Template This Is bc: April 2006

This Is bc

Friday, April 28, 2006

A gracious home

This evening I will be dining in New York City. A New England reprieve has been a long time coming and I can't wait. What I miss most about New York is the food, uhh . . you guys. uhh. . . the pizza. you guys. the pizza. you guys. the pizza. you guys. the pizza.*

I miss both you guys and the pizza. The other day I made a statement to Dave Starr like, "Oh, there's a place in the North End I'd like to go to. I heard their pizza is edible." He carried on that that was a very snobby thing to say and that my new york standards were unfair. I don't think so. That fact that good pizza, bagels, chinese food, greek food, etc. is not readily available up here is an affront to good taste. These people, Dave included being from Philly and not having spent any time in NYC, don't even know that the food that they are eatting isn't nearly as good as it should be! I really hurts me. As a result, I eat those foods about one tenth as often as I would and I did when I lived in New York. Well, at least for the weekend I won't have to worry about not being able to get a good slice when I want one.
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On Saturday I'm probably going to go to this with my mom:

"Gracious Home, the upscale hardware store, will hold a one-day warehouse sale in Queens on April 29 from 9 a.m. to 5 p.m. Look for bedding, kitchen appliances and everything in between at discounts of 40 to 90 percent. . . . 30-30 60th Street (Northern Boulevard), Woodside" (NYTimes via my grandmother.)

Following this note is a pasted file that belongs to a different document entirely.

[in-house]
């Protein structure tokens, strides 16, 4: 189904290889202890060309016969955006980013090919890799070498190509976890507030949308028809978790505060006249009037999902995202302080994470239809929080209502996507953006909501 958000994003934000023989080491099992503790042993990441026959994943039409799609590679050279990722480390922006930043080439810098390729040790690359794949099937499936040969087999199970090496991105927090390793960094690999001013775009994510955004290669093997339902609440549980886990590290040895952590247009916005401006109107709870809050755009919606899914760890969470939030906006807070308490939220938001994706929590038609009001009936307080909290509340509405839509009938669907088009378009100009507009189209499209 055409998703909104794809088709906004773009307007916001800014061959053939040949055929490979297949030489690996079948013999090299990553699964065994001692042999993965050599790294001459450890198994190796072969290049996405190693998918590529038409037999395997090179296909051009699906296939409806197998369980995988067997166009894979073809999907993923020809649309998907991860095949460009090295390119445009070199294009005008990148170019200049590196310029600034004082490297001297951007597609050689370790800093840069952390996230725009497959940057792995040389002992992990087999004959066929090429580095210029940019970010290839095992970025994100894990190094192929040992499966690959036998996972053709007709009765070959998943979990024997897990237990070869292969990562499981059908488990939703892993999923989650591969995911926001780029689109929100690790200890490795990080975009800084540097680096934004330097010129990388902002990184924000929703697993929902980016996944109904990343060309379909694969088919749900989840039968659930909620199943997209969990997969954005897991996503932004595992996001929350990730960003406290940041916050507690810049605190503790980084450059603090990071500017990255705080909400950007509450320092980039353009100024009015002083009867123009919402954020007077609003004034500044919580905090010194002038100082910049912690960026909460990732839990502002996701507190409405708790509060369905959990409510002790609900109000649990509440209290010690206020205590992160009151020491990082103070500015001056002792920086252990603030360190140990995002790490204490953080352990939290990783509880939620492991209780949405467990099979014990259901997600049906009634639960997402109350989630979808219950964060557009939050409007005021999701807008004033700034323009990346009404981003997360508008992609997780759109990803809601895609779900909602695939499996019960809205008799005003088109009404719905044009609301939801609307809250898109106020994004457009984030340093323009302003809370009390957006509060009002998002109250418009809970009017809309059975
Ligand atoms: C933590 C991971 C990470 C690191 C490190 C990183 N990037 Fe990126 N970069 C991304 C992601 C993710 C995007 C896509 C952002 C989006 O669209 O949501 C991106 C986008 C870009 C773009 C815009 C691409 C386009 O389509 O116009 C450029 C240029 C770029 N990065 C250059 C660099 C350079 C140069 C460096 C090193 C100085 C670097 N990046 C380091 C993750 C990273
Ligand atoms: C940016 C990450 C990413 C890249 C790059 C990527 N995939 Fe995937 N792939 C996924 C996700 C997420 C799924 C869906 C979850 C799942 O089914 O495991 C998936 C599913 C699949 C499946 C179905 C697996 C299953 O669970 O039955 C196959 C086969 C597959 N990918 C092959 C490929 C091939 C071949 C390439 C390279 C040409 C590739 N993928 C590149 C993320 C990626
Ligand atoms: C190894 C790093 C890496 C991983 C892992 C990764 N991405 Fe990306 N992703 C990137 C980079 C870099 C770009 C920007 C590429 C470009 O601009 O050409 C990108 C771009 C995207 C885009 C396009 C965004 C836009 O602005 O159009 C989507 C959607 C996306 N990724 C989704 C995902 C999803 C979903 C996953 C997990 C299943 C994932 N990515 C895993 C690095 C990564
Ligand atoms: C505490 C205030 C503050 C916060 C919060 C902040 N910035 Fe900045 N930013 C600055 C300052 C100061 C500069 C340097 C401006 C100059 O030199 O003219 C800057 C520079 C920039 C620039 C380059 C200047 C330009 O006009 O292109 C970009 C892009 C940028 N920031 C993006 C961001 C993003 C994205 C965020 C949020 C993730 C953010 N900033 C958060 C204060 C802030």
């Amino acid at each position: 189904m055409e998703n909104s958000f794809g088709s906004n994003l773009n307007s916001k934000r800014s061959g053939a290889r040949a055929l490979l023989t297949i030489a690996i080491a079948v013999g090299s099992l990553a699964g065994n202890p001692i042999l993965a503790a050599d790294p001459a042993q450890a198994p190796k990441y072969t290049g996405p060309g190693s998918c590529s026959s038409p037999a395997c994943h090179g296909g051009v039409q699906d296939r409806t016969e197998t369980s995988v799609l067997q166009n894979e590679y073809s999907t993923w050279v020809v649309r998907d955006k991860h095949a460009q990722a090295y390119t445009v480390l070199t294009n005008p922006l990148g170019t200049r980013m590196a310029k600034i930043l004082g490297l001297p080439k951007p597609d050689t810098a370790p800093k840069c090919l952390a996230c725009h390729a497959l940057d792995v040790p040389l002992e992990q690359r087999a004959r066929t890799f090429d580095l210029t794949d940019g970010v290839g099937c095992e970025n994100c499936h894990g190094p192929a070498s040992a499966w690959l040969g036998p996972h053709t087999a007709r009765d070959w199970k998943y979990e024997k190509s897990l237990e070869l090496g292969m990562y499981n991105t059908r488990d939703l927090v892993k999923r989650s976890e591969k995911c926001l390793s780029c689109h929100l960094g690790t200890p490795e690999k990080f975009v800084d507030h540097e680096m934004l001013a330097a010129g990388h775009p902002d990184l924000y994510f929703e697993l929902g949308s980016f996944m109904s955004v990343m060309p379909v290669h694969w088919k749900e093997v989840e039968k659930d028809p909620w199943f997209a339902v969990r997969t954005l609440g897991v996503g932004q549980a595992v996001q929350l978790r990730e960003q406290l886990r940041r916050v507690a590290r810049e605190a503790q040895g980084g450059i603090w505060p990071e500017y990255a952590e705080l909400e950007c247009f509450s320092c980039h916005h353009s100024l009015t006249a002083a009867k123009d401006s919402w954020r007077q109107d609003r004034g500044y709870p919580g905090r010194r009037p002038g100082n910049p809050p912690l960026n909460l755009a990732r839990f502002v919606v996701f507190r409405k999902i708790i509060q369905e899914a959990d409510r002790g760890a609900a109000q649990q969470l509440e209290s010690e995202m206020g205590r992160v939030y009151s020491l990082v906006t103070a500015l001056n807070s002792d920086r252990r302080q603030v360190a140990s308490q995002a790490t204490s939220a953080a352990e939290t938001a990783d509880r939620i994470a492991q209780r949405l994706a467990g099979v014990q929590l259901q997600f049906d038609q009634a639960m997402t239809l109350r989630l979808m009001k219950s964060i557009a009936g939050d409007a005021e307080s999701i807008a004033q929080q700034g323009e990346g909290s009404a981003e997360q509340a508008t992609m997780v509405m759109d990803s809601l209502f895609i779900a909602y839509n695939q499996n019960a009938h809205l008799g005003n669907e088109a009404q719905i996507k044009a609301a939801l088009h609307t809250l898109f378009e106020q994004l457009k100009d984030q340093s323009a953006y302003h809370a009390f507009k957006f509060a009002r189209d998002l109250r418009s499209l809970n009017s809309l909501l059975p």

Maybe I'll find something awesome and cheap.
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Wednesday, April 26, 2006

The house red

Today we received the case of 2002 Cellar No. 8 Cabernet Sauvignon, which Aaron and I ordered. We decided that we needed to have a "house red" and once we tried this we each immediately realized it met all of our criteria. It was red (I guess that's the most important and obvious criterion,) it was cheap (less than $8 a bottle w/ a 20% case discount,) and it tasted great.

This cab comes from the North Coast region of California (Napa, Sonoma and nearby counties,) where the best American cabs are born. I'm no wine expert but I can't imagine there being a better cab from Cali for this price. Of course, Aaron and I had to open a bottle tonight. Amazingly the wine took on a different flavor than that of the first bottle we had. It continues to surprise! What a drink.

The first bottle we had with cheese (Emmentaler, Jarlsberg, and Double Gloucester; amazing cheddar) and the wine seemed lighter than a Cabernet should. It was still full, light on the tannins with a long pleasant finish. Tonight we ate Bucatini with Meatballs and the wine was much bolder. The smoothness and long finish was still there but this time the wine tasted much more of berries, especially currant. It was great.

You can probably find a bottle of Cellar No. 8 2002 Cab for a little more than $10 in your local place. It's cheap at twice the price.

Makes about 10, normal sized


1 large pan
1 large bowl